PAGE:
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14 Thoughts About Helping People Get to Know One Another

I've posted some of these ideas before, but as we head into a new fall and a time when groups are starting and re-starting, it's always useful to re-think about what it means to help people "share their lives" with one another. The first step toward life-sharing relationships is to help people simply get to know each other. With that in mind, here are 14 thoughts about helping the people in your group get to know each other better:

1. Everyone’s name should be known by everyone.

2. People will usually talk about their family and their job.

3. Everybody has a soap-box, let them get on it every so often with no consequences.

4. Talking about the different places you’ve lived is a great way to tell your life story.

5. A simple way to get to know each other: Tell your favorite vacation story.

6. Some people love to talk about themselves, and others hate it. Don’t expect equal participation.

7. Two hours spent playing table games together is one of the most useful things your group can ever do.

8. Food always accelerates intimacy.

9. The more you can encourage people to talk about each other (in
positive ways, when they’re together!) the more everyone will feel

10. When people are willing to talk about their disappointments in life, they’re opening themselves to the formative power of the group.

11. Having people share one thing they appreciate about the person to their left, forces them to think about each other.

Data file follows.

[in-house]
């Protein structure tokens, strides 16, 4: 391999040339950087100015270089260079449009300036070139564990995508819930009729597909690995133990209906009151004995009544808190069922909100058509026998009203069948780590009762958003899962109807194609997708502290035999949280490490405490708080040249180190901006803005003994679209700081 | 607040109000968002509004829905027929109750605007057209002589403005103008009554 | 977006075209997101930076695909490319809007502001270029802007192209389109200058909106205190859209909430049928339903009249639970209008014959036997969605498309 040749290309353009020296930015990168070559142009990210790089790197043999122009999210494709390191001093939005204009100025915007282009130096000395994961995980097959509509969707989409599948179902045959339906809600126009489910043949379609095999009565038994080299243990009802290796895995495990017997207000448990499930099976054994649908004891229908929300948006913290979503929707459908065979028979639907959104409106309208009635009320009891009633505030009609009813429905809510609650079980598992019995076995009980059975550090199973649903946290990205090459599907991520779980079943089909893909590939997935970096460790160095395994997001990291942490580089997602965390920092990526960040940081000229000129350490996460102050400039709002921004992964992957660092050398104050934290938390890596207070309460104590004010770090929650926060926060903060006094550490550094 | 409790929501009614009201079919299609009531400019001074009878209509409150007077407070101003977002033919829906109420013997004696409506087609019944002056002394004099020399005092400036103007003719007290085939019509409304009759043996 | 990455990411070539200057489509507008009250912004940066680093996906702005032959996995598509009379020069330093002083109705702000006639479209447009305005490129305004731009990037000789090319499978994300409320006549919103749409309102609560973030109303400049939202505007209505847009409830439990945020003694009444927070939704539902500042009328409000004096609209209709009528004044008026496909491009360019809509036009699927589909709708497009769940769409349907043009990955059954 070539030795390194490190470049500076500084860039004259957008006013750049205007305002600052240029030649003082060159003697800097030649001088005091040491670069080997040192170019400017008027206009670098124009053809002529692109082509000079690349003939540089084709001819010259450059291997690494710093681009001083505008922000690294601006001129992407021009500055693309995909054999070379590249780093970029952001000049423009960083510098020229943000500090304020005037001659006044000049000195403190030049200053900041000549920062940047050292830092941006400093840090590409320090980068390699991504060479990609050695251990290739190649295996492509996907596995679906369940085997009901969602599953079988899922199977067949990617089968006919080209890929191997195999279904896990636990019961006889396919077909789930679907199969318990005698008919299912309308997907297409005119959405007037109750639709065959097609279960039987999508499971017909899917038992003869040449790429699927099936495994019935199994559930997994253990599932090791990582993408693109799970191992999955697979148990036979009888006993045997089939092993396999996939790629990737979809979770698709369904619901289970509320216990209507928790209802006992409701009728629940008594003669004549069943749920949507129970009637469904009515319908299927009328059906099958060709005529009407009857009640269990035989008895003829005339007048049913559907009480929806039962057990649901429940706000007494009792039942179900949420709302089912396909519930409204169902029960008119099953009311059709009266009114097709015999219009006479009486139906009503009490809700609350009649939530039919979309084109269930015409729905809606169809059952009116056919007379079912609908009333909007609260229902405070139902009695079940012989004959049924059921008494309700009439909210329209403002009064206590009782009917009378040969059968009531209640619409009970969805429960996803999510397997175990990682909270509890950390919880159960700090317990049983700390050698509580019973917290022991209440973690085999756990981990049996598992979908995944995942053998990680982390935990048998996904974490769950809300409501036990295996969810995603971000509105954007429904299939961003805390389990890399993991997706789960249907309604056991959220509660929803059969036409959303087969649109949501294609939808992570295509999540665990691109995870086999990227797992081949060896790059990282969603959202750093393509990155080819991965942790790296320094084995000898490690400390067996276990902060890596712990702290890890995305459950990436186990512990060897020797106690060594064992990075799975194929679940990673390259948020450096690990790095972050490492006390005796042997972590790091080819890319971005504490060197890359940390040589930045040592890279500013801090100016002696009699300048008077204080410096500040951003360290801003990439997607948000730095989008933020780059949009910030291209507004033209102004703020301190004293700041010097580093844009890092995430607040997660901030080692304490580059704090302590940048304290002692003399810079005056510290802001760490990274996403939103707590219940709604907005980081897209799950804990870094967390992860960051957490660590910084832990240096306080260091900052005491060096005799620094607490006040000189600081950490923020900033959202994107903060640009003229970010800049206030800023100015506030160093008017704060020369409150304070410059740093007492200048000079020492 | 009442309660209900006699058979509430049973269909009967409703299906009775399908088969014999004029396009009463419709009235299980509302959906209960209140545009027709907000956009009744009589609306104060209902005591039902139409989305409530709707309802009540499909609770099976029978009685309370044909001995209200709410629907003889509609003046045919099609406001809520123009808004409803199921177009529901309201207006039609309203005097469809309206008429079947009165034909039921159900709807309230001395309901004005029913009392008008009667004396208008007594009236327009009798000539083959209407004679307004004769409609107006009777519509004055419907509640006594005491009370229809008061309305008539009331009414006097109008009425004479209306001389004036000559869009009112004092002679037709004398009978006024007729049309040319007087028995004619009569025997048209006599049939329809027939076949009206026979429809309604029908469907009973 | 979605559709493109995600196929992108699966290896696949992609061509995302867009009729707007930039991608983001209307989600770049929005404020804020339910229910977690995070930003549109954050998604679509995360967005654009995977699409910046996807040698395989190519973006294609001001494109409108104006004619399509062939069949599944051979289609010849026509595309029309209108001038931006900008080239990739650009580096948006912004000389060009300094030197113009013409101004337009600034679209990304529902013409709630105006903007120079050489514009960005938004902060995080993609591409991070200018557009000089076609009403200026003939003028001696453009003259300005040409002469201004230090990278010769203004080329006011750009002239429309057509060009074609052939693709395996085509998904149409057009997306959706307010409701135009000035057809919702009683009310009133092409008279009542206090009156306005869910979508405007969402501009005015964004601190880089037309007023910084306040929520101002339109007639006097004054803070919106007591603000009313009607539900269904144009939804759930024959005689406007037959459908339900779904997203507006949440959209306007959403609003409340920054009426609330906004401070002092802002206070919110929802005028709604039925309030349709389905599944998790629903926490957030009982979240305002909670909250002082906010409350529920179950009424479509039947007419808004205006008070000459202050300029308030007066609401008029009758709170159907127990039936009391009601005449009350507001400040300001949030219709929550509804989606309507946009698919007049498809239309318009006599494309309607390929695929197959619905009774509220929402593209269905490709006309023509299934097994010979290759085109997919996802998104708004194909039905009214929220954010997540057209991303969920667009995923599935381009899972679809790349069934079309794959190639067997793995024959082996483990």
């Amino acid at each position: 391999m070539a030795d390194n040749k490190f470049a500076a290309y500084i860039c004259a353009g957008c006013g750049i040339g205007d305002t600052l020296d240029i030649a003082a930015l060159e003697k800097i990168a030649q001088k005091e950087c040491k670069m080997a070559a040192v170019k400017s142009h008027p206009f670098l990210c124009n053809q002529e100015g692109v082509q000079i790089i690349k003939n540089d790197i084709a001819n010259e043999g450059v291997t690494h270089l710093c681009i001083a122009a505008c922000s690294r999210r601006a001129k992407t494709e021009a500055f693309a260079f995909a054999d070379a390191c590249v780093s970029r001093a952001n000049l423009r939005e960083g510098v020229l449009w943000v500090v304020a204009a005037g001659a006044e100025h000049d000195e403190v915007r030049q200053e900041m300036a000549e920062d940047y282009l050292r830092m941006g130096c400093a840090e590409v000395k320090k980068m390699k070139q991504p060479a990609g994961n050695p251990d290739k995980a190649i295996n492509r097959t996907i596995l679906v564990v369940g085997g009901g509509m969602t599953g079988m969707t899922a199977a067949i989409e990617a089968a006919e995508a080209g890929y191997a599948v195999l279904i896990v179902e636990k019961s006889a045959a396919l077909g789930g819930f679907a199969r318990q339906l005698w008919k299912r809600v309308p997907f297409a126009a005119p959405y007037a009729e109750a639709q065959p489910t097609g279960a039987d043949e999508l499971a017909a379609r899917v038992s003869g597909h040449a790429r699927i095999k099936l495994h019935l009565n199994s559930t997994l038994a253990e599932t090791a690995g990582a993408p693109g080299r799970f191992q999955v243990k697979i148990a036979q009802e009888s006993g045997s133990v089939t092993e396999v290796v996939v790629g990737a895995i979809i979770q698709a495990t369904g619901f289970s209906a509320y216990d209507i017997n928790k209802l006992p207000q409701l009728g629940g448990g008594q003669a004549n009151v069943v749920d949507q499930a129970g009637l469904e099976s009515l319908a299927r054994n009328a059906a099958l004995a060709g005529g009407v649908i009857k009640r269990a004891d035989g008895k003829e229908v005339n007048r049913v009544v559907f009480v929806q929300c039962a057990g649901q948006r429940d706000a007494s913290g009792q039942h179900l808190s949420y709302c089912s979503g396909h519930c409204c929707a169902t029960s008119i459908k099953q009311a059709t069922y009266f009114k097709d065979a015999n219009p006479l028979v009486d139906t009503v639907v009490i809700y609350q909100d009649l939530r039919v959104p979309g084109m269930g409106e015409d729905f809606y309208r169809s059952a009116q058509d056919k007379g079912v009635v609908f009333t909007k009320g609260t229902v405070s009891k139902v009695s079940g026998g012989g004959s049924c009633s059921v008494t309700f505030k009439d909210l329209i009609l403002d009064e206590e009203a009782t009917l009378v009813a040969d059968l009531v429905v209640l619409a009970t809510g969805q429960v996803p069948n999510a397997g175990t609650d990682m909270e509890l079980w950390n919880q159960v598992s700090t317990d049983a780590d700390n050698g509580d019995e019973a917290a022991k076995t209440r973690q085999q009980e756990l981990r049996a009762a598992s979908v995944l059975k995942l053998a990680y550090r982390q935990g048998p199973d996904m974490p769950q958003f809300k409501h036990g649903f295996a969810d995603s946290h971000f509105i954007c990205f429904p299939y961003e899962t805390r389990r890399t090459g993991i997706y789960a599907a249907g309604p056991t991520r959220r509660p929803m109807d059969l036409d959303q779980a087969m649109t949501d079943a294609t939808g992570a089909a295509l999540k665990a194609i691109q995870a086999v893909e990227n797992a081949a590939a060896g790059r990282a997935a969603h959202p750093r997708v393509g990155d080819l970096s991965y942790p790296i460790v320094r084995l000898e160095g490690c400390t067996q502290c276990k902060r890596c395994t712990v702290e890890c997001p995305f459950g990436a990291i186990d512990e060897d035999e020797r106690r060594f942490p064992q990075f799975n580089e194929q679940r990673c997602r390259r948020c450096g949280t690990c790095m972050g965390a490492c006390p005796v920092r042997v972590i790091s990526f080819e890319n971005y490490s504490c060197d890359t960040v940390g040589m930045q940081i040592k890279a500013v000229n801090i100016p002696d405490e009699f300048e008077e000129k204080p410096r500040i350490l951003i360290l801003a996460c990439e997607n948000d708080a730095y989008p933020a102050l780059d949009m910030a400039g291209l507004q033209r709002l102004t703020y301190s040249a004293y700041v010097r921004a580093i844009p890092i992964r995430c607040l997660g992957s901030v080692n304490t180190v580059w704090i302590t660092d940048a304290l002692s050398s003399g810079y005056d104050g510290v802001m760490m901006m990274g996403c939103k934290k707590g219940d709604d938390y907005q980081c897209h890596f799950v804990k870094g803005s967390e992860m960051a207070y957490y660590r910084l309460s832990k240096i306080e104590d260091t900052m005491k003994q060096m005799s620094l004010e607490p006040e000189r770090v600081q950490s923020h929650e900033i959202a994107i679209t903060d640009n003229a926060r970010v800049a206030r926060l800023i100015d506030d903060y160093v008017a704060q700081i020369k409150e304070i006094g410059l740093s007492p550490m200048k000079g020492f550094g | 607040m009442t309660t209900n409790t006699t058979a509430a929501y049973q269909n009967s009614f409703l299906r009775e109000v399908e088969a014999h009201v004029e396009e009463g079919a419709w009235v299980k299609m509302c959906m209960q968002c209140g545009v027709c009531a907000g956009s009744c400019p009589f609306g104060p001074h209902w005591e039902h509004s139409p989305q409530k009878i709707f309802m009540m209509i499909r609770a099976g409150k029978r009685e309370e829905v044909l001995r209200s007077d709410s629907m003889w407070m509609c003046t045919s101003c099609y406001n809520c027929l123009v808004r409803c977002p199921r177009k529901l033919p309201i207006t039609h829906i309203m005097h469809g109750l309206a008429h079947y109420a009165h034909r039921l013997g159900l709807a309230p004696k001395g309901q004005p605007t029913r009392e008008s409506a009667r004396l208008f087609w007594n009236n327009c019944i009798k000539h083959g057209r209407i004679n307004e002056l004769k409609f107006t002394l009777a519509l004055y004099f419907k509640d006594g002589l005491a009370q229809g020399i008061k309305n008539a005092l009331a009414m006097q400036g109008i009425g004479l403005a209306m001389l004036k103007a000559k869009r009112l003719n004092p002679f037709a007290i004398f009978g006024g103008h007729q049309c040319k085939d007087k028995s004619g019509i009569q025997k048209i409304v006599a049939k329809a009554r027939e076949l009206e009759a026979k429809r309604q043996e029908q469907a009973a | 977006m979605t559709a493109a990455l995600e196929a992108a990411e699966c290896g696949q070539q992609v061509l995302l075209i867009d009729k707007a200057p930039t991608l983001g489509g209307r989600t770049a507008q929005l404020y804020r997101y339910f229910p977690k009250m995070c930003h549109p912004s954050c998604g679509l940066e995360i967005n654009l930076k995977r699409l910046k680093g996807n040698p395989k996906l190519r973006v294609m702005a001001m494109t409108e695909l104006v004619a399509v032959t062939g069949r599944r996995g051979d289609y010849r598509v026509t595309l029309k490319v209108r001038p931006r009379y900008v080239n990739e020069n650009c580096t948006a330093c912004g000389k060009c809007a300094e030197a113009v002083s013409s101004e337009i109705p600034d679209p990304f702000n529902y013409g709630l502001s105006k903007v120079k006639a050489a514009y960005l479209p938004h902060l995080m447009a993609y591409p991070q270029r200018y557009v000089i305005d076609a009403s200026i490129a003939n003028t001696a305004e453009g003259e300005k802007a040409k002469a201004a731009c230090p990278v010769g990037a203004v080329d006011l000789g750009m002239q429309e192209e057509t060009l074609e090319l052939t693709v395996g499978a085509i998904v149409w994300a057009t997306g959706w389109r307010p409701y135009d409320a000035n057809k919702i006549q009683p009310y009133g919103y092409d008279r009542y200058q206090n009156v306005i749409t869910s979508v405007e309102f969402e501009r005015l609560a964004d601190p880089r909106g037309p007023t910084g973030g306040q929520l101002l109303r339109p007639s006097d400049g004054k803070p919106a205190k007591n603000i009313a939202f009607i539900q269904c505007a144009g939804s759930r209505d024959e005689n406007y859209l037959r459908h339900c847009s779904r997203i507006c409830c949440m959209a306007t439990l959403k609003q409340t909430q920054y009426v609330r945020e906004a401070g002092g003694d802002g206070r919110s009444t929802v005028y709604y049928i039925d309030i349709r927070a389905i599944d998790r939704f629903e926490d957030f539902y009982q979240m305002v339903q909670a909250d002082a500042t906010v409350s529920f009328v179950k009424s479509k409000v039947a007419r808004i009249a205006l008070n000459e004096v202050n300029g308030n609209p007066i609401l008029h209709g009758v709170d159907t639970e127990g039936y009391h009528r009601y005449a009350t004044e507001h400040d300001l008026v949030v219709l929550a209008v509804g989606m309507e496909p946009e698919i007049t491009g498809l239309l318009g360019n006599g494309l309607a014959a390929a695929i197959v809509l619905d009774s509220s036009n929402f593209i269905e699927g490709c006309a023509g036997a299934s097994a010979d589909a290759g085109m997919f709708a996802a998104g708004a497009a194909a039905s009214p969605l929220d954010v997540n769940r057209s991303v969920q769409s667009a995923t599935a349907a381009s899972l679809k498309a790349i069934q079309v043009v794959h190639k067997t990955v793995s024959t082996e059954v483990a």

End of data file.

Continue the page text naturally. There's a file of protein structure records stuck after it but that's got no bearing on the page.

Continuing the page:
12. Write down prayer requests and have each person take home someone else’s request. Suggest they send a note or email of encouragement to their person during the week.

13. Encourage everyone to participate, but allow anyone to decline.

14. Use people’s first names as often as possible. Especially early in the group’s life.


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20 Questions to Build Group Connections

Here is a great exercise for a new group. The instructions are pretty simple. Go around the group giving each person the opportunity to choose one question and answer it honestly. Anyone can follow-up with an opinion or clarifying question (no critiquing each other's answers, though). Once a question has been answered, no one else may answer that question.

If your group is larger, you may want to alter the rule and allow each question to be answered 2 or 3 times. Ideally, each person should end up answering 3-5 questions.

As the leader, pay attention to the conversation. Let the discussion run its course as this is how people in the group build their relationships with one another. You can use these questions, modify them or create your own.